[Following is the official OnlineBookClub.org review of "Pyotr Ilyich" by Adin Dalton.]
I am not sure my review could do the book justice, but I will give it a go:
Tchaikovsky. Ever heard the name before? I am sure you have, and if you haven´t, well you probably should have, but, did you know his first names? Maybe not. Pyotr Ilyich Tchailovsky is his full name. But how much do you actually know about the composer? not much I can imagine, and neither did I until I read this novel. Give it a go and you will learn about his life and loves and death. This novel is the story of Tchaikovsky.
It is a work of art written in novel style rather than non fiction and it works extremely well, from the author Adin Dalton who spent 8 years of his life researching and writing the book. A little long at 662 pages, but there are no boring parts at all. although it would have been nice to have added a little more about the illegal hearing he was put through. I though there was a lack of this.
Adin´s descriptions bring Pyotr Ilyich´s life alive, feelings, senses, smells, all seemed to swirl around in my head while I read it. I found myself humming Swan Lake for various days. I was drawn into the book, and when I wasn´t reading it, I wanted to. I wanted to read it in one sitting but at 662 pages long I found it to be impossible.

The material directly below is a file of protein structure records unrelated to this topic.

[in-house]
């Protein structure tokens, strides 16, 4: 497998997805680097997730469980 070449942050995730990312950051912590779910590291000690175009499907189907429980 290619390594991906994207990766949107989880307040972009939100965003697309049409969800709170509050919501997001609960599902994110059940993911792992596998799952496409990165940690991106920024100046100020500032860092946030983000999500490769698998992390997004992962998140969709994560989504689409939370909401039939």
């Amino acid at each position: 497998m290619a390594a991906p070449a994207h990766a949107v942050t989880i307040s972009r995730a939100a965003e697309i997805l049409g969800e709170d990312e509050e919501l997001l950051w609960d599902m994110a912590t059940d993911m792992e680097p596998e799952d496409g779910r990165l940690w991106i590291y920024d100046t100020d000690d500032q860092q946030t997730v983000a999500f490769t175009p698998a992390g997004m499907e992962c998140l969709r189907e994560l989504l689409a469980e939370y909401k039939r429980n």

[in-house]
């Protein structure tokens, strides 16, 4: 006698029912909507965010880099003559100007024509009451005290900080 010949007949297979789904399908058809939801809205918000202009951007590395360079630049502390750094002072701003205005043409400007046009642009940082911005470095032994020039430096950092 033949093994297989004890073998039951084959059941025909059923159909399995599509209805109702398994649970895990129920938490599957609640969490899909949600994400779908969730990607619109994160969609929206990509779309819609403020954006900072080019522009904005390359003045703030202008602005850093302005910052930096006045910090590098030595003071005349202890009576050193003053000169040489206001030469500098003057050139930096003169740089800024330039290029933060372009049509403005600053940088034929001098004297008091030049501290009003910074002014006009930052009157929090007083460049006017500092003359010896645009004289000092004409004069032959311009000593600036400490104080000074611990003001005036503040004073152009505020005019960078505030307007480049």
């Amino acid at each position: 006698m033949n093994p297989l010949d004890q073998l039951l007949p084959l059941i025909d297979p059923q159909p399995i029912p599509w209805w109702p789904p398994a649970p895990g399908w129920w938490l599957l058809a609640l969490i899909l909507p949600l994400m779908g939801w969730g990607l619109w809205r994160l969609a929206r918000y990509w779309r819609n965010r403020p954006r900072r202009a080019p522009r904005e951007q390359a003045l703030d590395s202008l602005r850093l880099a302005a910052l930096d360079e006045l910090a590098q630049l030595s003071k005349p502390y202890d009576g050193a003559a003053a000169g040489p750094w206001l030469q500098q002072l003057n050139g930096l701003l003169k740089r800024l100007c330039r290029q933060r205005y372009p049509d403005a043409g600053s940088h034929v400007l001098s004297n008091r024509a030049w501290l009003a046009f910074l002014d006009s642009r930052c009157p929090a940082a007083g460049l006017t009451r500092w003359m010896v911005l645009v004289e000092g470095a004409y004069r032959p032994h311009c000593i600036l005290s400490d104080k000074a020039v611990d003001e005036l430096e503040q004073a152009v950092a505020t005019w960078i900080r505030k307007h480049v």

The book is well written in the third person with Pyotr being the obvious main character along with various family members. The sex scenes throughout are tasteful. I found I enjoyed the whole book, so I couldn´t say I had one particular favourite part, but the parts where Pyotr traveled were probably it. There were times when the author has included letters or correspondence and this was in a different format to the normal font and although I enlarged it, it was still a little too small for comfort. Maybe it could be improved.
This is a historical fiction novel. It won´t appeal to all readers and probably not for younger readers, but those who are interested in the life of Tchaikovsky. I thoroughly enjoyed reading the book. I rate it 4 out of 4 stars
.Below is an interesting comment from the author on his Goodreads page.
I truly believe that the nineteenth-century composer, P I Tchaikovsky did not die of cholera as the scholars insist. His death bed, as well as his remains, were not administered in compliance with victims of cholera at the time. Furthermore, there was talk of poison among those close to him before any word of cholera was disclosed. Of course, I do not believe he would have committed suicide either. Perhaps the truth of his mysterious death lies elsewhere... Quite a difficult spot to be in as Tchaikovsky's first novelist!
***Buy "Pyotr Ilyich" on Amazon